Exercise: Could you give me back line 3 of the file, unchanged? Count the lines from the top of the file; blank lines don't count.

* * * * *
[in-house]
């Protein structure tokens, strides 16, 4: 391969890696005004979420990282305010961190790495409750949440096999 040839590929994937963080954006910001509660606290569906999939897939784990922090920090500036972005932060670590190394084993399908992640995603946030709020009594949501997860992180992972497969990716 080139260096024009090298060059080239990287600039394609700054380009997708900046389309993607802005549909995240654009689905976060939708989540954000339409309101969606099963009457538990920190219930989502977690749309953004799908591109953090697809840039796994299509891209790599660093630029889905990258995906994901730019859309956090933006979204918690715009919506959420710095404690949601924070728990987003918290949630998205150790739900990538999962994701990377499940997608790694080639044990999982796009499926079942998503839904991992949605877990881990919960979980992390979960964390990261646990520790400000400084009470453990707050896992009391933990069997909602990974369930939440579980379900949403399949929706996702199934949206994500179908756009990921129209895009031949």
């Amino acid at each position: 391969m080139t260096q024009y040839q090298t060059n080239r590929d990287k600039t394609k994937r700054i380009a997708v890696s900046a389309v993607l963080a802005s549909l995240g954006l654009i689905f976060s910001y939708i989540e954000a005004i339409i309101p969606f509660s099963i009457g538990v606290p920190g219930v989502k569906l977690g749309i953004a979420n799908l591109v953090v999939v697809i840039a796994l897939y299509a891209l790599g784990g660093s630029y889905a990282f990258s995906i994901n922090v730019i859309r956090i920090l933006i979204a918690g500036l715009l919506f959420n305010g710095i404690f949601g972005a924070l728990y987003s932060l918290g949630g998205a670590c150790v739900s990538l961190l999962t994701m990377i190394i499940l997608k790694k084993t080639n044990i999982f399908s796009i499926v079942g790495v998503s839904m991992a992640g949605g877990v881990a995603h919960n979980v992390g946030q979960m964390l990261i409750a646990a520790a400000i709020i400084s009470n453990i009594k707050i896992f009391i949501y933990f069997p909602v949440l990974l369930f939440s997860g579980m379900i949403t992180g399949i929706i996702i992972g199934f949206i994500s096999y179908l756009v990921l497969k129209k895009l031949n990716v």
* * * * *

């Amino acid at each position: 391969m080139t260096q024009y040839q090298t060059n080239r590929d990287k600039t394609k994937r700054i380009a997708v890696s900046a389309v993607l963080a802005s549909l995240g954006l654009i689905f976060s910001y939708i989540e954000a005004i339409i309101p969606f509660s099963i009457g538990v606290p920190g219930v989502k569906l977690g749309i953004a979420n799908l591109v953090v999939v697809i840039a796994l897939y299509a891209l790599g784990g660093s630029y889905a990282f990258s995906i994901n922090v730019i859309r956090i920090l933006i979204a918690g500036l715009l919506f959420n305010g710095i404690f949601g972005a924070l728990y987003s932060l918290g949630g998205a670590c150790v739900s990538l961190l999962t994701m990377i190394i499940l997608k790694k084993t080639n044990i999982f399908s796009i499926v079942g790495v998503s839904m991992a992640g949605g877990v881990a995603h919960n979980v992390g946030q979960m964390l990261i409750a646990a520790a400000i709020i400084s009470n453990i009594k707050i896992f009391i949501y933990f069997p909602v949440l990974l369930f939440s997860g579980m379900i949403t992180g399949i929706i996702i992972g199934f949206i994500s096999y179908l756009v990921l497969k129209k895009l031949n990716v």